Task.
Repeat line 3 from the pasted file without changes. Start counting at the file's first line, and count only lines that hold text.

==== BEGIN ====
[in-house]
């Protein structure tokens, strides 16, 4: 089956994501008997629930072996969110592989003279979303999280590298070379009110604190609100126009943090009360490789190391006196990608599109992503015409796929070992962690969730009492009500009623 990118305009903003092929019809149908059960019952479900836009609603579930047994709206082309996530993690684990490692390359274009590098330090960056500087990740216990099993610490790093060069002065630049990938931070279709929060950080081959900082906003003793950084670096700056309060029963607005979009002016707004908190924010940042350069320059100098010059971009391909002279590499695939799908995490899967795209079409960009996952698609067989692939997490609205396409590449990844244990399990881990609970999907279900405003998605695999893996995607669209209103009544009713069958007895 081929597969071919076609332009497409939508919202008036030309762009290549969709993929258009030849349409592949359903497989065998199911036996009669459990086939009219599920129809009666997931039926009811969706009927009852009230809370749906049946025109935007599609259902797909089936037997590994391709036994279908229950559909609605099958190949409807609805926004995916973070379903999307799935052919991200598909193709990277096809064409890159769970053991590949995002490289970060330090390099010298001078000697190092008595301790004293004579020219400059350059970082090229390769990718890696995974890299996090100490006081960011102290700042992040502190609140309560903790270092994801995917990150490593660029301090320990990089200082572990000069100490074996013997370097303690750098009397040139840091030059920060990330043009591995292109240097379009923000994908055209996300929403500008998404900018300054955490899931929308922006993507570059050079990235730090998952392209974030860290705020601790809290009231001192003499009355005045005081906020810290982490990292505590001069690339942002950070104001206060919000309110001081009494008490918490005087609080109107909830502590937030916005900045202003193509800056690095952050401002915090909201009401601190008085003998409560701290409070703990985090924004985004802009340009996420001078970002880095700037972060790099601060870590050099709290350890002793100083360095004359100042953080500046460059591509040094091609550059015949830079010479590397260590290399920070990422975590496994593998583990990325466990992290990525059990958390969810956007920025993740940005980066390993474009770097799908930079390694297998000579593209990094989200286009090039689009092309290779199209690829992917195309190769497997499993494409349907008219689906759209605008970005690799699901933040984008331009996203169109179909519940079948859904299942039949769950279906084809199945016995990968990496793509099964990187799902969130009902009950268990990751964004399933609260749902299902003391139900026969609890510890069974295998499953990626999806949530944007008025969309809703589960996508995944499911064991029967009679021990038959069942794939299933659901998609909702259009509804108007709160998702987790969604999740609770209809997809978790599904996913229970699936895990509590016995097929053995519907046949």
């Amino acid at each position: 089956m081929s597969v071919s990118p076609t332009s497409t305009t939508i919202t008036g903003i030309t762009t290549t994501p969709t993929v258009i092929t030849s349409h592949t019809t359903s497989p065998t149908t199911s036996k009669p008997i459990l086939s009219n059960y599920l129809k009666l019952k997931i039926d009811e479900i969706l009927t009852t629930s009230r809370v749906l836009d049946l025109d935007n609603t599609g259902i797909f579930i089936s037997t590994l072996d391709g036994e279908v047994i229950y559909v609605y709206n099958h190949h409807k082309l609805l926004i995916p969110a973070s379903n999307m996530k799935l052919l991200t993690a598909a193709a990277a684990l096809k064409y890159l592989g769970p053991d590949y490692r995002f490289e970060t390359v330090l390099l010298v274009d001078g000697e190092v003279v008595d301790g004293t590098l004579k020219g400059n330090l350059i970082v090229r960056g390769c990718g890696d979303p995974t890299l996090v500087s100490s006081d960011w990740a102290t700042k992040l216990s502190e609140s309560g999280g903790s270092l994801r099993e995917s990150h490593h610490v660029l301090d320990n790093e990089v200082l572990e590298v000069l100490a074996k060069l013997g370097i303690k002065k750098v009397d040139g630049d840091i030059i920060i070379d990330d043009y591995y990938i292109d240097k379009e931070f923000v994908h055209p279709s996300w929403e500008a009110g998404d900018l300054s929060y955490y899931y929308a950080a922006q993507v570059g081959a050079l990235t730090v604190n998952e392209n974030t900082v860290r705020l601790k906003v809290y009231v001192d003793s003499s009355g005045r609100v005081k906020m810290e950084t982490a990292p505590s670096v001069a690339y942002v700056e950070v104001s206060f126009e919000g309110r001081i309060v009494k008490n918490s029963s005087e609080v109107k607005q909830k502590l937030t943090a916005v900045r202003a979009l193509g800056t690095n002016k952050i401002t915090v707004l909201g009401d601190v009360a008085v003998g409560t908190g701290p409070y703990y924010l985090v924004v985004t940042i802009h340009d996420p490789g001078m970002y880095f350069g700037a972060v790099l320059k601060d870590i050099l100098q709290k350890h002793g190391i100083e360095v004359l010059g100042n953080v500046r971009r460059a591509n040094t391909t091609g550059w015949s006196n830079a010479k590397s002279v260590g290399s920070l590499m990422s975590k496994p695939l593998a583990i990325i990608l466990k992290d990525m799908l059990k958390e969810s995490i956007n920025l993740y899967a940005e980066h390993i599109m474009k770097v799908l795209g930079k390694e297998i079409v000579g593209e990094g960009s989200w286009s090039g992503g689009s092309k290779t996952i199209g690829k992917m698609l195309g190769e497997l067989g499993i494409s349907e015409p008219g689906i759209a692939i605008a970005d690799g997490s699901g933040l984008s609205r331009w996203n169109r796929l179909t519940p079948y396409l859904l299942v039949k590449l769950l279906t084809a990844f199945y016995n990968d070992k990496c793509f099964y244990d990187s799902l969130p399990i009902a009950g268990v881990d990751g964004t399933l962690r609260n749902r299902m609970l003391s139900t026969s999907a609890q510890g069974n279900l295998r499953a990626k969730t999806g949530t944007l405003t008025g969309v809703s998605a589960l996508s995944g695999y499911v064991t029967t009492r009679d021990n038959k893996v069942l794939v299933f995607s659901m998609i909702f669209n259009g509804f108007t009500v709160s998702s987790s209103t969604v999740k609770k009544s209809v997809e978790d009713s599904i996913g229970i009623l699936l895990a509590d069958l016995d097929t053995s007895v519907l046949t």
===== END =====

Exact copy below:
């Amino acid at each position: 089956m081929s597969v071919s990118p076609t332009s497409t305009t939508i919202t008036g903003i030309t762009t290549t994501p969709t993929v258009i092929t030849s349409h592949t019809t359903s497989p065998t149908t199911s036996k009669p008997i459990l086939s009219n059960y599920l129809k009666l019952k997931i039926d009811e479900i969706l009927t009852t629930s009230r809370v749906l836009d049946l025109d935007n609603t599609g259902i797909f579930i089936s037997t590994l072996d391709g036994e279908v047994i229950y559909v609605y709206n099958h190949h409807k082309l609805l926004i995916p969110a973070s379903n999307m996530k799935l052919l991200t993690a598909a193709a990277a684990l096809k064409y890159l592989g769970p053991d590949y490692r995002f490289e970060t390359v330090l390099l010298v274009d001078g000697e190092v003279v008595d301790g004293t590098l004579k020219g400059n330090l350059i970082v090229r960056g390769c990718g890696d979303p995974t890299l996090v500087s100490s006081d960011w990740a102290t700042k992040l216990s502190e609140s309560g999280g903790s270092l994801r099993e995917s990150h490593h610490v660029l301090d320990n790093e990089v200082l572990e590298v000069l100490a074996k060069l013997g370097i303690k002065k750098v009397d040139g630049d840091i030059i920060i070379d990330d043009y591995y990938i292109d240097k379009e931070f923000v994908h055209p279709s996300w929403e500008a009110g998404d900018l300054s929060y955490y899931y929308a950080a922006q993507v570059g081959a050079l990235t730090v604190n998952e392209n974030t900082v860290r705020l601790k906003v809290y009231v001192d003793s003499s009355g005045r609100v005081k906020m810290e950084t982490a990292p505590s670096v001069a690339y942002v700056e950070v104001s206060f126009e919000g309110r001081i309060v009494k008490n918490s029963s005087e609080v109107k607005q909830k502590l937030t943090a916005v900045r202003a979009l193509g800056t690095n002016k952050i401002t915090v707004l909201g009401d601190v009360a008085v003998g409560t908190g701290p409070y703990y924010l985090v924004v985004t940042i802009h340009d996420p490789g001078m970002y880095f350069g700037a972060v790099l320059k601060d870590i050099l100098q709290k350890h002793g190391i100083e360095v004359l010059g100042n953080v500046r971009r460059a591509n040094t391909t091609g550059w015949s006196n830079a010479k590397s002279v260590g290399s920070l590499m990422s975590k496994p695939l593998a583990i990325i990608l466990k992290d990525m799908l059990k958390e969810s995490i956007n920025l993740y899967a940005e980066h390993i599109m474009k770097v799908l795209g930079k390694e297998i079409v000579g593209e990094g960009s989200w286009s090039g992503g689009s092309k290779t996952i199209g690829k992917m698609l195309g190769e497997l067989g499993i494409s349907e015409p008219g689906i759209a692939i605008a970005d690799g997490s699901g933040l984008s609205r331009w996203n169109r796929l179909t519940p079948y396409l859904l299942v039949k590449l769950l279906t084809a990844f199945y016995n990968d070992k990496c793509f099964y244990d990187s799902l969130p399990i009902a009950g268990v881990d990751g964004t399933l962690r609260n749902r299902m609970l003391s139900t026969s999907a609890q510890g069974n279900l295998r499953a990626k969730t999806g949530t944007l405003t008025g969309v809703s998605a589960l996508s995944g695999y499911v064991t029967t009492r009679d021990n038959k893996v069942l794939v299933f995607s659901m998609i909702f669209n259009g509804f108007t009500v709160s998702s987790s209103t969604v999740k609770k009544s209809v997809e978790d009713s599904i996913g229970i009623l699936l895990a509590d069958l016995d097929t053995s007895v519907l046949t």